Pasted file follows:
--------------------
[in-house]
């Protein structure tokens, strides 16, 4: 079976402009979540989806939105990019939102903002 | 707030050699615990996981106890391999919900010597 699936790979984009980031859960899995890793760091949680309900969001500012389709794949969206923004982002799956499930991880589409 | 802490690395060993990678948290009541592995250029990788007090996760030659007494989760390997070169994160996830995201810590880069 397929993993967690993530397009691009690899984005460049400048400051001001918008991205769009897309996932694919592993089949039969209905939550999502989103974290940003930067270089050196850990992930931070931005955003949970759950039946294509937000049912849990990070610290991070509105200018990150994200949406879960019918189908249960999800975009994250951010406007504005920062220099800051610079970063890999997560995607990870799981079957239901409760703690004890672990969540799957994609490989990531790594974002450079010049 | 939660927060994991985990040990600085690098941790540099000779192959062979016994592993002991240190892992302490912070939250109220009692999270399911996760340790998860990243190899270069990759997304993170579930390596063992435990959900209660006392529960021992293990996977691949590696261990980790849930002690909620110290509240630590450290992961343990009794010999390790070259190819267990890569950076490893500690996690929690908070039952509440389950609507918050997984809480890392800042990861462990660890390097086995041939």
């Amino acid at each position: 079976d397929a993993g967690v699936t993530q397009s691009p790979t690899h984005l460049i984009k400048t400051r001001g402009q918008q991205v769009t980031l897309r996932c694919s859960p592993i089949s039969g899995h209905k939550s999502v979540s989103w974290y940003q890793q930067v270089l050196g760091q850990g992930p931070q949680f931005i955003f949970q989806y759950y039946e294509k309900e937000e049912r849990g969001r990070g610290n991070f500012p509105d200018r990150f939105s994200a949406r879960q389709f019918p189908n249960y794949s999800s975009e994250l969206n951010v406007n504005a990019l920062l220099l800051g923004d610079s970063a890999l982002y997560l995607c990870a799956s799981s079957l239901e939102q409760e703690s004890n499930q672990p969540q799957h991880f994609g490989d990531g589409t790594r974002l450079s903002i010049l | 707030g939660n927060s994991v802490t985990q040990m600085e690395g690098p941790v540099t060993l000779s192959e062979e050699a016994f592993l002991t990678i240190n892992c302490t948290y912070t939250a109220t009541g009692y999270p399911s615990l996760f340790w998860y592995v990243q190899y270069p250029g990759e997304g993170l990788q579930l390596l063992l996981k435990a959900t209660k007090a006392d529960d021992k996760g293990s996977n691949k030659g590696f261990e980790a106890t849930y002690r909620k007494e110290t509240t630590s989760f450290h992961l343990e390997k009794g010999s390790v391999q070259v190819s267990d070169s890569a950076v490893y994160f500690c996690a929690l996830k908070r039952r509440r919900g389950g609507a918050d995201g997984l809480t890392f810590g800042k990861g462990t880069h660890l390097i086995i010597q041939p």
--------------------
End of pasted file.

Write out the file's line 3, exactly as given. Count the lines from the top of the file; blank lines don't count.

């Amino acid at each position: 079976d397929a993993g967690v699936t993530q397009s691009p790979t690899h984005l460049i984009k400048t400051r001001g402009q918008q991205v769009t980031l897309r996932c694919s859960p592993i089949s039969g899995h209905k939550s999502v979540s989103w974290y940003q890793q930067v270089l050196g760091q850990g992930p931070q949680f931005i955003f949970q989806y759950y039946e294509k309900e937000e049912r849990g969001r990070g610290n991070f500012p509105d200018r990150f939105s994200a949406r879960q389709f019918p189908n249960y794949s999800s975009e994250l969206n951010v406007n504005a990019l920062l220099l800051g923004d610079s970063a890999l982002y997560l995607c990870a799956s799981s079957l239901e939102q409760e703690s004890n499930q672990p969540q799957h991880f994609g490989d990531g589409t790594r974002l450079s903002i010049l | 707030g939660n927060s994991v802490t985990q040990m600085e690395g690098p941790v540099t060993l000779s192959e062979e050699a016994f592993l002991t990678i240190n892992c302490t948290y912070t939250a109220t009541g009692y999270p399911s615990l996760f340790w998860y592995v990243q190899y270069p250029g990759e997304g993170l990788q579930l390596l063992l996981k435990a959900t209660k007090a006392d529960d021992k996760g293990s996977n691949k030659g590696f261990e980790a106890t849930y002690r909620k007494e110290t509240t630590s989760f450290h992961l343990e390997k009794g010999s390790v391999q070259v190819s267990d070169s890569a950076v490893y994160f500690c996690a929690l996830k908070r039952r509440r919900g389950g609507a918050d995201g997984l809480t890392f810590g800042k990861g462990t880069h660890l390097i086995i010597q041939p």